Detect a wide range of proteins: Western blots are valuable tools for analyzing complex mixtures, such as cell lysates. Multiplexing using fluorescence allows for the detection of multiple targets in one experiment. Using the Azure 400 allows you to simultaneously detect 3 target proteins image using three-color fluorescence.Longer process with more steps involved: Western blotting is a multi-step process that can take several hours (often overnight) to perform
Ideal for identifying specific proteins: Western blots can be used to specifically identify the presence of a target protein in a sample, even when it is present at low levels or in a complex mixture.Less sensitive than ELISA: Western blotting is less sensitive than ELISA, making it more difficult to detect low-abundance proteins.
Gives additional information about the protein: A Western blot can confirm the correct protein is being measured by using a number of factors such as protein size. It can also reveal if there are protein modifications, impurities, etc.

How does an ELISA test work?

The basic principle of ELISA involves coating a solid substrate, such as a microplate, with an antibody that specifically binds the target protein. The sample potentially containing the target protein is then added to the coated microplate and allowed to incubate. If the target protein is present, it will bind to the antibody and can be detected using a second antibody conjugated to an enzyme that can cause a color change when a specific substrate is added. This allows for the detection of protein in the sample with a plate reader, like the Ao Absorbance Microplate ReaderThe amount of signal produced is directly proportional to the amount of target protein in the sample.

Azure Biosystems Ao Absorbance Microplate Plate Reader is used for ELISA, Bradford Assays, and more
Trust your data. With the Ao Microplate Reader you will not sacrifice speed for accuracy. With a read speed of <6 seconds, and an accuracy of <0.005 ± 1% (0-3) OD, you will quickly get your results and know they are correct.

The Ao conveniently comes with eight filters: five standard filters (405, 450, 492, 595, and 630 nm), and three filters you can personalize for your needs. We give you the ability to choose your own filters to always ensure you have what your assays require.

Western blot detection methods

Western blots can be visualized using chemiluminescence or fluorescence. In chemiluminescent Western blotting (example shown below), an HRP-conjugated secondary antibody binds to the primary antibody. When exposed to a detection substrate, like ECL, light is produced.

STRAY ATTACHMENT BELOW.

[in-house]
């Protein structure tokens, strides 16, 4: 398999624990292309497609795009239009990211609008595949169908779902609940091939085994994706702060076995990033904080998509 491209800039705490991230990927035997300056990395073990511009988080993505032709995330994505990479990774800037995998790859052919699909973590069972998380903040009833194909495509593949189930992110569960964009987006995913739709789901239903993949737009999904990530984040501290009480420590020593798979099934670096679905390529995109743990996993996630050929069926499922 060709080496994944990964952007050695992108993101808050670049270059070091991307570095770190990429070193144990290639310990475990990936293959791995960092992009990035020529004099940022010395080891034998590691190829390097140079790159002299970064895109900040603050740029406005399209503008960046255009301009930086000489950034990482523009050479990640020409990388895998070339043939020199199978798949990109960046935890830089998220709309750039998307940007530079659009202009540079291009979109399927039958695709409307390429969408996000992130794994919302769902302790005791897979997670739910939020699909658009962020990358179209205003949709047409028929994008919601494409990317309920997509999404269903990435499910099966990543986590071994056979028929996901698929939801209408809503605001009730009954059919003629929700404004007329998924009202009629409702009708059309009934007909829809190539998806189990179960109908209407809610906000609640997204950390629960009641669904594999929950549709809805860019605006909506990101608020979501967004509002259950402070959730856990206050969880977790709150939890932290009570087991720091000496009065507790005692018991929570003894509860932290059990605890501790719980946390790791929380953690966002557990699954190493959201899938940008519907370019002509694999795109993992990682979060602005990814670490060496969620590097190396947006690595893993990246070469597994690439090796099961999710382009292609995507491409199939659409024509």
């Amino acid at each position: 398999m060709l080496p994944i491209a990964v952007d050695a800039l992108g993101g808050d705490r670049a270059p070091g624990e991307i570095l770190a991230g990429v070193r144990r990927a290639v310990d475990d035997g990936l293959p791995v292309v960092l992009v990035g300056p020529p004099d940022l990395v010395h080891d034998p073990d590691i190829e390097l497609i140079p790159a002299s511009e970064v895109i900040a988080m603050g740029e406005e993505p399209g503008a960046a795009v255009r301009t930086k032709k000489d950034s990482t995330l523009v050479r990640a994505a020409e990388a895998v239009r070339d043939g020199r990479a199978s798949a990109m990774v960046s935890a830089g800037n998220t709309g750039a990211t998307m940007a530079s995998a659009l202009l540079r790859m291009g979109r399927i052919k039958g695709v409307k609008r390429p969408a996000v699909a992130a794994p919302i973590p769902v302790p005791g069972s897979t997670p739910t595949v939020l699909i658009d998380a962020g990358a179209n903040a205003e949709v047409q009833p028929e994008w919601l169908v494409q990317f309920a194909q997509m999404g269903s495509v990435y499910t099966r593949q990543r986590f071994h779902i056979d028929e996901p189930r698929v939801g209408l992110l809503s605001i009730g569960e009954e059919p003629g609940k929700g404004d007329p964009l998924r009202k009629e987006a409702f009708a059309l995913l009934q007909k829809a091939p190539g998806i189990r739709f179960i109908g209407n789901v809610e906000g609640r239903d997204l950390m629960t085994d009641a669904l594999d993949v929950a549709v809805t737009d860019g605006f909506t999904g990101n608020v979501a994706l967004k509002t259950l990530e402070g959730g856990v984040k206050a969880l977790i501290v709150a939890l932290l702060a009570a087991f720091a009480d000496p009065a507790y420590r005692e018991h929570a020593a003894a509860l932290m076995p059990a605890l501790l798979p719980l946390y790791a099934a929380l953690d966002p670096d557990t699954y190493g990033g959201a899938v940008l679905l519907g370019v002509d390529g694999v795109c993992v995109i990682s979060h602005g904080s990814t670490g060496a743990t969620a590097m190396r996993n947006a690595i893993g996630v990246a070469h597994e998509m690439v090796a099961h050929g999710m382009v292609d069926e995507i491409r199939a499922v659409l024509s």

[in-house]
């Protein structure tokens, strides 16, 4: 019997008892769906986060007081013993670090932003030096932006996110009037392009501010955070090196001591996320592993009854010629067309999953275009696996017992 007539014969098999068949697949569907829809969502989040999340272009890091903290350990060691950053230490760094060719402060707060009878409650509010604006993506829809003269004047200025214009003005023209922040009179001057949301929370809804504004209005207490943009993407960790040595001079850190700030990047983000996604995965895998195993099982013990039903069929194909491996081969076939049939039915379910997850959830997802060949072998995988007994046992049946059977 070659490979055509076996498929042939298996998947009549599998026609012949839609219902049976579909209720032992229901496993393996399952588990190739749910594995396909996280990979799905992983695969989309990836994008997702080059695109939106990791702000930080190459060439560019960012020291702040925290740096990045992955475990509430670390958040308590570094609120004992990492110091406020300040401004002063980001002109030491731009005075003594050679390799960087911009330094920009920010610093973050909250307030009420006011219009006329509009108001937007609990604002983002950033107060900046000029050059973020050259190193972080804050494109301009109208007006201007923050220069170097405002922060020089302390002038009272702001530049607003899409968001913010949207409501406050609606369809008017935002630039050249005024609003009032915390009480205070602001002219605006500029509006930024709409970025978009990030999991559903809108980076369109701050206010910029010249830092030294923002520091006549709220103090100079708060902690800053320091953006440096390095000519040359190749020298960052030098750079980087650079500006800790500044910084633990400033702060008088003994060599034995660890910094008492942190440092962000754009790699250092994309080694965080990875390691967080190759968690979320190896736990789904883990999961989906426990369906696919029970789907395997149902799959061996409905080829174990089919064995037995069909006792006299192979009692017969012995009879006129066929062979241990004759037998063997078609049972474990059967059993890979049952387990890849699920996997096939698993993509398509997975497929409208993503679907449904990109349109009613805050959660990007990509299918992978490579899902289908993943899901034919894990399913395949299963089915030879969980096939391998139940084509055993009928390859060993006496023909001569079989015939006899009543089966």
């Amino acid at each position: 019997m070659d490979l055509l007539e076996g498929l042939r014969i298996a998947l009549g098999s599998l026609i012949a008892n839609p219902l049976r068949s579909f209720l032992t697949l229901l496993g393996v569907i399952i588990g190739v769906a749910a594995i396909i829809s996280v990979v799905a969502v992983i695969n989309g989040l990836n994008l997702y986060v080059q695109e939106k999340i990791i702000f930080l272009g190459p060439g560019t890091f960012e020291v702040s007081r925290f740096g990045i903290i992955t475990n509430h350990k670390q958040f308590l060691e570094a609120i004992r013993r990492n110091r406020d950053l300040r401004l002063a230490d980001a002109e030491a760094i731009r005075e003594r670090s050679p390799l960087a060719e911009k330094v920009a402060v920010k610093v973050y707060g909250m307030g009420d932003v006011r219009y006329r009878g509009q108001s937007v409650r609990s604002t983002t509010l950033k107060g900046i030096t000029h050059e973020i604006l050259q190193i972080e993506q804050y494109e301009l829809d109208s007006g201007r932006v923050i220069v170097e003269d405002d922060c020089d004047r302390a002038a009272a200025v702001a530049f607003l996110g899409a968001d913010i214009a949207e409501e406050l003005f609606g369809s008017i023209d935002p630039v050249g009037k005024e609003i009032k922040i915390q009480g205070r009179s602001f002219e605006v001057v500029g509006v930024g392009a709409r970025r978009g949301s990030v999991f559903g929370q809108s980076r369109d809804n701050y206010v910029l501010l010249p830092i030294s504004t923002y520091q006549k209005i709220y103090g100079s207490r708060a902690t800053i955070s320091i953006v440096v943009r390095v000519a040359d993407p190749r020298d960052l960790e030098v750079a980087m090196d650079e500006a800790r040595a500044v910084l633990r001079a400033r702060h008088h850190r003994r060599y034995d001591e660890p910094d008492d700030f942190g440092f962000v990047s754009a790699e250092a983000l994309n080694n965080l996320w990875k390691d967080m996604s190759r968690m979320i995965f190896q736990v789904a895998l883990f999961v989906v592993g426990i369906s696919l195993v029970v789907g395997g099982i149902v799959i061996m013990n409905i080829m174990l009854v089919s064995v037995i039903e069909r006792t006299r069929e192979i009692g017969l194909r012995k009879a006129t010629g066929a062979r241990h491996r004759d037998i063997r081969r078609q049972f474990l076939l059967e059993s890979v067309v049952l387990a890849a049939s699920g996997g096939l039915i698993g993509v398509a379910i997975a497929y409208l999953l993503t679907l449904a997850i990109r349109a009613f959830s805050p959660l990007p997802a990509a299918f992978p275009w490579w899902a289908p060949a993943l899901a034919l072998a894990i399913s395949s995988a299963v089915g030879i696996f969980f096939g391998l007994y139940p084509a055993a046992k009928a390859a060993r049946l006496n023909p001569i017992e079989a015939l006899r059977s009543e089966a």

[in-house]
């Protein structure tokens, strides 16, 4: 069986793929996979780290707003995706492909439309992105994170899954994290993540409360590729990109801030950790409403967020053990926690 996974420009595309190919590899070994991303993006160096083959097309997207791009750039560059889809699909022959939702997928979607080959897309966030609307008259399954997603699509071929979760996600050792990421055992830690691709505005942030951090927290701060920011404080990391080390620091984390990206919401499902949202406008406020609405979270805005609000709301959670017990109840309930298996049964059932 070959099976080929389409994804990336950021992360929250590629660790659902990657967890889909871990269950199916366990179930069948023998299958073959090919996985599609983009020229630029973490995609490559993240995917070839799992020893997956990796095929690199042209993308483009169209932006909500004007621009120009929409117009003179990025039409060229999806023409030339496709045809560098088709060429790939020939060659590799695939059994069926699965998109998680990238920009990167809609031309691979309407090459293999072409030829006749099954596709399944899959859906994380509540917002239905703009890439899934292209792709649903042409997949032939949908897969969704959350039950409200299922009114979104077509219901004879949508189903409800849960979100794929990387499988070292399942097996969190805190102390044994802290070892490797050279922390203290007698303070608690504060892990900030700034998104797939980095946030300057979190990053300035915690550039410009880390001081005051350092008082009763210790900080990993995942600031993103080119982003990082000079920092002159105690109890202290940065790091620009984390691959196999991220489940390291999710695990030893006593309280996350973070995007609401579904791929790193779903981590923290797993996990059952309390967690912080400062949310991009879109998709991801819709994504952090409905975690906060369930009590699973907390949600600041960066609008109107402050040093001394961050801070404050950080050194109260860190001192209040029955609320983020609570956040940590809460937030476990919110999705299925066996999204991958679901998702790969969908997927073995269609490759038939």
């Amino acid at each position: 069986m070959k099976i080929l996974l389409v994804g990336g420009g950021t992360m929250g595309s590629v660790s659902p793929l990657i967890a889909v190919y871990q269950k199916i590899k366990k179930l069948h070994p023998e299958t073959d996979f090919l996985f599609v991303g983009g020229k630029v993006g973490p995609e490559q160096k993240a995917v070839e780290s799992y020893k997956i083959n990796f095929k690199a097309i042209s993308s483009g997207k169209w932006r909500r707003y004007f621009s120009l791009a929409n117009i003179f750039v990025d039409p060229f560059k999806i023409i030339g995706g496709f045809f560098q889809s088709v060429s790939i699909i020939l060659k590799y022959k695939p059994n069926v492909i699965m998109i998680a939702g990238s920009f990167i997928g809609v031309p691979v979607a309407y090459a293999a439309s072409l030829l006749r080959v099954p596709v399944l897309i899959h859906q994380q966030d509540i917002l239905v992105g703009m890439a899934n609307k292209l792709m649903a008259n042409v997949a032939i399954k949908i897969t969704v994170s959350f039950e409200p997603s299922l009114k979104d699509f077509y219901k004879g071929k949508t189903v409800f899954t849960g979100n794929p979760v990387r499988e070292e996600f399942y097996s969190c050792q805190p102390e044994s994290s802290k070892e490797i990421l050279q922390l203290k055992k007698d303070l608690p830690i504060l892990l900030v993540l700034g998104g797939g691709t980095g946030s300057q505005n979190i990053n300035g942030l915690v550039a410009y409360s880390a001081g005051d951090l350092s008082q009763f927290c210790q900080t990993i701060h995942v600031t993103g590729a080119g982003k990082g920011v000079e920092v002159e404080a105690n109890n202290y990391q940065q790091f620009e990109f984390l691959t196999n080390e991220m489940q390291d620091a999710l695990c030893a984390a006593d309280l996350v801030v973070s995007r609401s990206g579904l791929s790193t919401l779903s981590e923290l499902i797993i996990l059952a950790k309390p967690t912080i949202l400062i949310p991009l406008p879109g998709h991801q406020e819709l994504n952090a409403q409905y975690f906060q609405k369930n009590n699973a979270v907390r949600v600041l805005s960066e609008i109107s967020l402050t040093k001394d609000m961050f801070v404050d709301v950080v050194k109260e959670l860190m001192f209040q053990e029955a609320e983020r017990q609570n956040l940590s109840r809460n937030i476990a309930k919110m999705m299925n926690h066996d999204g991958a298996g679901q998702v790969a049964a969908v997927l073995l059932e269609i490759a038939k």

Light can be detected two ways:

  1. Using a chemiluminescent imager (like the chemiSOLO), or
  2. In the darkroom using film.
Chemiluminescent Western Blot imaged with Azure Imager
Chemiluminescent Western blot imaged with Azure Imager

For fluorescent Western blots, you will use secondary antibodies that are directly conjugated to fluorescent dyes. Fluorescent Western blots are typically only visualized using digital imagers, such as the Azure 400.

Multiplex fluorescent Western blot from Azure Biosystems imager
Digital image of 4-color multiplex Western Blot. Using distinct fluorescent and near-infrared targeting antibodies can detect each wavelength and merge them into a four-color multiplex image. No background noise or bleeding between channels.

The newer generation of imaging systems use sophisticated cameras that exhibit a broader dynamic range than film, thus avoiding the signal saturation problems that limit the dynamic range of film. For example, the Azure 600 imager comes standard with a 9.1MP camera which provides high-resolution imaging perfect for publications.

Simultaneously Detect Multiple Proteins

Using lasers for NIR fluorescent imaging sets the Azure Imagers apart from competitors. Our Imagers are the only ones on the market to use lasers.
Two scientists looking at multiplex fluorescent Western blot on Azure 600 Western blot imager

Choosing either method based on the needs of your experiment

When choosing between ELISA and Western blotting, consider the specific needs of your experiment and the questions you are trying to answer. Both techniques are valuable tools in your laboratory arsenal. Selecting the right one will depend on the specific requirements of your experiment. Out of ELISA and Western blot, which method do you most commonly use?

If you find yourself now in need of either a microplate reader or a digital imager, you’re in luck. Azure Biosystems is the leading supplier for life science systems. Check out this page to request pricing on the products mentioned in this post, the Ao Microplate Reader or Azure 400 Imaging System. If you’re unsure about what you need for protein analysis, fill out the form below and a product expert will be in touch. Our experts are available to help you choose the right system. Cheers for now.


New to Western blotting? Need to troubleshoot your Western blot?​ Want to brush up on Western blotting best practices? Claim your free Western Blotting eBook!